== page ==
PS News

Reports on recent College activities and a selection of announcements, events and initiatives in the wider education community.


PAL at the postsecondary level
The need to expand francophone space

Eight years after the rollout of Ontario’s Politique d’aménagement linguistique, or PAL, francophone students are still leaving for the English-language system in significant numbers.

In 2004 the Ministry of Education released PAL to enhance students’ oral communication, boost enrollment in French-language schools and support students’ identity development through radio and TV program production, student discussion networks and youth festivals.

Still, the gradual exodus to the English-language system continues. According to the 2006 census, of a potential pool of 136,000 students, approximately 92,000, or 67%, are enrolled in French-language schools. However, nearly 10 per cent of these students will leave for the English-language system, primarily between Grades 6 and 7 and Grades 8 and 9. Why? Apparently their parents still believe that an English-language education is better or more relevant than a French-language one.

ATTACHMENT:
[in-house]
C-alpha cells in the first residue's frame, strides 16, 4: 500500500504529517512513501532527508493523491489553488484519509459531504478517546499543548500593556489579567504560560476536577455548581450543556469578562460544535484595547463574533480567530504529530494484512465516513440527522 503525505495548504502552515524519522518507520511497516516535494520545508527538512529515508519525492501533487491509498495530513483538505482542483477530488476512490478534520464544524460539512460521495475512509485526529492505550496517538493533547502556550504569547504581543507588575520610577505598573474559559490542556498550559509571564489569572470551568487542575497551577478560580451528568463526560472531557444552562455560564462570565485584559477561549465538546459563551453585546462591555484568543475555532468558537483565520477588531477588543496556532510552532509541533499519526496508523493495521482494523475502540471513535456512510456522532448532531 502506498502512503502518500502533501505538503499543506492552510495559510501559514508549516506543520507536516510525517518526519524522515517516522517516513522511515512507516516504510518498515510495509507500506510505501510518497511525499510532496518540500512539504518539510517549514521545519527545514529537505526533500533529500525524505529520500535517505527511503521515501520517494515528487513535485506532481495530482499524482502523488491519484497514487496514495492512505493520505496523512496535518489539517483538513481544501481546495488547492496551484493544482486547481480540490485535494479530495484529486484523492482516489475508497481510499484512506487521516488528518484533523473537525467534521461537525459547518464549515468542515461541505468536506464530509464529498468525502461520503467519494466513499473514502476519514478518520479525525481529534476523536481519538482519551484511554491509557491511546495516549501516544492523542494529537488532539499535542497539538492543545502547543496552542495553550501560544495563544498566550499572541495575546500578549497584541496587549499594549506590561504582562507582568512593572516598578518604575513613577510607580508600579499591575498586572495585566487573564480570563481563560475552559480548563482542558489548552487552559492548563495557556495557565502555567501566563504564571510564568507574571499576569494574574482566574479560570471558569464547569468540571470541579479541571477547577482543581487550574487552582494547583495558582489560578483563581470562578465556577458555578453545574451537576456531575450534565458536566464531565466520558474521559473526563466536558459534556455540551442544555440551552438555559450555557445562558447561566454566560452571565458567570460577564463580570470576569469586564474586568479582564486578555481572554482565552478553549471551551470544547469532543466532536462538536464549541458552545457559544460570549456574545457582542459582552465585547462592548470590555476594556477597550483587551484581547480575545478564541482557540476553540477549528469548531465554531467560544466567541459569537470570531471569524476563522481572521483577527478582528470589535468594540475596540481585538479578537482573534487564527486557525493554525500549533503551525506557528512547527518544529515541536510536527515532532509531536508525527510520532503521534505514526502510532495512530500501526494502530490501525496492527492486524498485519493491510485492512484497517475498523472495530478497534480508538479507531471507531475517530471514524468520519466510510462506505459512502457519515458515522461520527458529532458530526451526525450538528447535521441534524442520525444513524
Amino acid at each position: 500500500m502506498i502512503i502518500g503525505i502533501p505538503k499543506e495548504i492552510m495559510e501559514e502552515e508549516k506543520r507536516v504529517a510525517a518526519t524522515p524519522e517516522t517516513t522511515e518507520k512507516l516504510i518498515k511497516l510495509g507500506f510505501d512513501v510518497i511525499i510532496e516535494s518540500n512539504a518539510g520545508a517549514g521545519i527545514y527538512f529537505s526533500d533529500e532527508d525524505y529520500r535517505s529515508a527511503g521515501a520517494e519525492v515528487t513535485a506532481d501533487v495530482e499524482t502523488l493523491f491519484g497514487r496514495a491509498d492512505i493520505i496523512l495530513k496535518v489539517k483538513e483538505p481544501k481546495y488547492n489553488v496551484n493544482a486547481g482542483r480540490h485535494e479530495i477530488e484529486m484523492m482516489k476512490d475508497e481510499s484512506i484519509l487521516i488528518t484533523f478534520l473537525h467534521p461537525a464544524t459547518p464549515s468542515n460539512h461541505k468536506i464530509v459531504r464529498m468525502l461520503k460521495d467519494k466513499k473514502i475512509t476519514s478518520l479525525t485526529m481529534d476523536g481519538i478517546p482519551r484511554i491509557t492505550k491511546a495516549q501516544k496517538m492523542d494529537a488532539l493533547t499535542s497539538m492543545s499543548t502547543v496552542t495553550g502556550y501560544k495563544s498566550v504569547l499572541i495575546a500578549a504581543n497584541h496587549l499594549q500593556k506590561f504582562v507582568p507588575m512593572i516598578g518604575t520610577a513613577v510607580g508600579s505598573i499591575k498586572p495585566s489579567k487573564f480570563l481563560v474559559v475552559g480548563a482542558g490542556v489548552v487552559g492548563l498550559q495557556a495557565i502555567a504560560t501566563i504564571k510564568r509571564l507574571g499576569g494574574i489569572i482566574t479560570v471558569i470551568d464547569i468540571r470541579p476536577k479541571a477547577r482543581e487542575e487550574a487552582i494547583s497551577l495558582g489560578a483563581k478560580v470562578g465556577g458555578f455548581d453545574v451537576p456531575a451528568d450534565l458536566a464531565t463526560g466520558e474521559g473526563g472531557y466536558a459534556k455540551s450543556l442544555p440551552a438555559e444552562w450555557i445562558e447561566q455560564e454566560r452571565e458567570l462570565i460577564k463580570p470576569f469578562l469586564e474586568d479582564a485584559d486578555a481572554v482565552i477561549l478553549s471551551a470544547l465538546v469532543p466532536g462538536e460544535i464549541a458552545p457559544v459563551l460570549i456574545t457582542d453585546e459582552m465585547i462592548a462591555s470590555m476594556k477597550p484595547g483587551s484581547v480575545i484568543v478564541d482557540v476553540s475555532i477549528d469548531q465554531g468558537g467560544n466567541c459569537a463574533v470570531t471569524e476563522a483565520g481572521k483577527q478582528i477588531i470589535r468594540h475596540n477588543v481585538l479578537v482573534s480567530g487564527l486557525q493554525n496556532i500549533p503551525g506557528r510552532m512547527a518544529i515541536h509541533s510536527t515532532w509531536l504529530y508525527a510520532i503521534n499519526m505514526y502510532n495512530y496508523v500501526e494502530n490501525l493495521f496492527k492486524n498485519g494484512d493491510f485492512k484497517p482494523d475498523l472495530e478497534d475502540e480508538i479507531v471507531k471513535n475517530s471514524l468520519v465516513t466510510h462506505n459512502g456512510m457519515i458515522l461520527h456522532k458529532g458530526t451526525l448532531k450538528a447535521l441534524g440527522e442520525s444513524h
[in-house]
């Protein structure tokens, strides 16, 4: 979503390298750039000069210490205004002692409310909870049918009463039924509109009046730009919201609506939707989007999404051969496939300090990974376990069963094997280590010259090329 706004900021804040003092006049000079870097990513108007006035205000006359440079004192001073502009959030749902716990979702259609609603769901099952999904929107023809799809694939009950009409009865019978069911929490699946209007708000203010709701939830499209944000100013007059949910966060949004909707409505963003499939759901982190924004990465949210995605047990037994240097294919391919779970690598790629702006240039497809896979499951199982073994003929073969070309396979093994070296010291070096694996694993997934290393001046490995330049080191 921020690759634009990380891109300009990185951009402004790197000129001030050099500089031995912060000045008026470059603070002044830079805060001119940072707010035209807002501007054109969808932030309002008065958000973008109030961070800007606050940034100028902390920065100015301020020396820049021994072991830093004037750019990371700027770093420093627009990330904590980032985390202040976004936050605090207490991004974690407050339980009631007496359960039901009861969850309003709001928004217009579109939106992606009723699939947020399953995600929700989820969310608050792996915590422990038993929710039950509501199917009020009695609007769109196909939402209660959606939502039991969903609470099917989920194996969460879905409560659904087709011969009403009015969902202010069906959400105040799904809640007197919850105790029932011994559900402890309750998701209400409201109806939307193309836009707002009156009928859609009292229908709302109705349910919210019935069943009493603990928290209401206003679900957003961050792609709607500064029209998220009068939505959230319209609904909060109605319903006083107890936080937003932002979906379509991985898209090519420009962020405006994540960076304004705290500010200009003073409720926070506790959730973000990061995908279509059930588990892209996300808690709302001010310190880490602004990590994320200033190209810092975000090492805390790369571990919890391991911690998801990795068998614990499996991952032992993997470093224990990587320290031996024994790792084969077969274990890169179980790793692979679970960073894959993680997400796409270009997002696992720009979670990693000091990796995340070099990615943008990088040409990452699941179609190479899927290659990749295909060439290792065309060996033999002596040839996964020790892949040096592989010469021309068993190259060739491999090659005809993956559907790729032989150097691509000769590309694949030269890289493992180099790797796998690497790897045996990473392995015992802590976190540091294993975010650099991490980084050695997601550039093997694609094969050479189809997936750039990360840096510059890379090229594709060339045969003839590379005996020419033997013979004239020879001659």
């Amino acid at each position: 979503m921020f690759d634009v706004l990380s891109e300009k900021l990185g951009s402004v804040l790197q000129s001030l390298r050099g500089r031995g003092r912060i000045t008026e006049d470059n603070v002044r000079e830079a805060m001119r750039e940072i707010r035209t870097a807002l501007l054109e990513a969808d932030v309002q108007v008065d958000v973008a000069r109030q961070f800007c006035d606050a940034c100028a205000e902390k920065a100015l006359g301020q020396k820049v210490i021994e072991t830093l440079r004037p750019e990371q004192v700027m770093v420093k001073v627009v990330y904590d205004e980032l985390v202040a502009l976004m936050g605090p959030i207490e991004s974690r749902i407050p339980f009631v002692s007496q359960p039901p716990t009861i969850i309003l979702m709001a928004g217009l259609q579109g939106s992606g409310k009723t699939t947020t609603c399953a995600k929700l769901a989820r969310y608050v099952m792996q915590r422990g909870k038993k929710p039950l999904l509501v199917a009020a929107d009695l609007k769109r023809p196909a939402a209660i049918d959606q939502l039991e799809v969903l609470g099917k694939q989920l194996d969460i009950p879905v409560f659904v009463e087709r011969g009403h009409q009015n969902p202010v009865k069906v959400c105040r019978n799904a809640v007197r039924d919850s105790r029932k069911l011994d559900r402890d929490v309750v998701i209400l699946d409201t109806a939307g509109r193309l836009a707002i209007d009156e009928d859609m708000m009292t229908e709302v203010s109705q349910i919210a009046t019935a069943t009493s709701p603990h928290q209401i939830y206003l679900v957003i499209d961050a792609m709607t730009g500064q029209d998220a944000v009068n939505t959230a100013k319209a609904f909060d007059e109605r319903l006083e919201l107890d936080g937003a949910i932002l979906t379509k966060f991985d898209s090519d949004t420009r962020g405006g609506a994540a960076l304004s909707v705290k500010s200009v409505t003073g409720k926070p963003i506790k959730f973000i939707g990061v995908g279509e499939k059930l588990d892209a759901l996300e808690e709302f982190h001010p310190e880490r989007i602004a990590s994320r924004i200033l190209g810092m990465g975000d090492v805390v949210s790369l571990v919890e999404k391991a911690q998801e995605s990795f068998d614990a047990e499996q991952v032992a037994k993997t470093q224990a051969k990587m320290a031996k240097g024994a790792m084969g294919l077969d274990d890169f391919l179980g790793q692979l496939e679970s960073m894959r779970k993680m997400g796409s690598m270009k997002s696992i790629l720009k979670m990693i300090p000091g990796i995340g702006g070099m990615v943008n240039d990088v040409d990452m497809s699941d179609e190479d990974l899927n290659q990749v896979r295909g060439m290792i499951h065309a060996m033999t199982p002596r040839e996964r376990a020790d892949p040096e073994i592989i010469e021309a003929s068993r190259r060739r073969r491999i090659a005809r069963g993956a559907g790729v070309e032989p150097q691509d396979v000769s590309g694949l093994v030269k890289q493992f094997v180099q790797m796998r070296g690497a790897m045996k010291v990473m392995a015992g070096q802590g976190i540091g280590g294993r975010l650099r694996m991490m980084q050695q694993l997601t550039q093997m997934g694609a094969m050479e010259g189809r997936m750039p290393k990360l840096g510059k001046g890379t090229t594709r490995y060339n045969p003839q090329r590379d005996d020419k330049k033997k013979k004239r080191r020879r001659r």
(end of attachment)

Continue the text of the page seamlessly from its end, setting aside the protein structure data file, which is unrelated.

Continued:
And yet this is a mistaken perception, one that Ontario’s Ministry of Education and its 12 district school boards have been striving to change for years. It’s a challenge that PAL – which applies to all schools, both elementary and secondary, in Ontario’s French-language school boards – has faced since 2003.

So in 2011, as an expansion of the PAL 2004 policy, the Ministry is releasing PAL for French-language postsecondary education and training. The purpose is to develop a vision of French-language education in Ontario that extends from early childhood education right through to the doctoral level and encompasses occupational training and adult education.

For more information see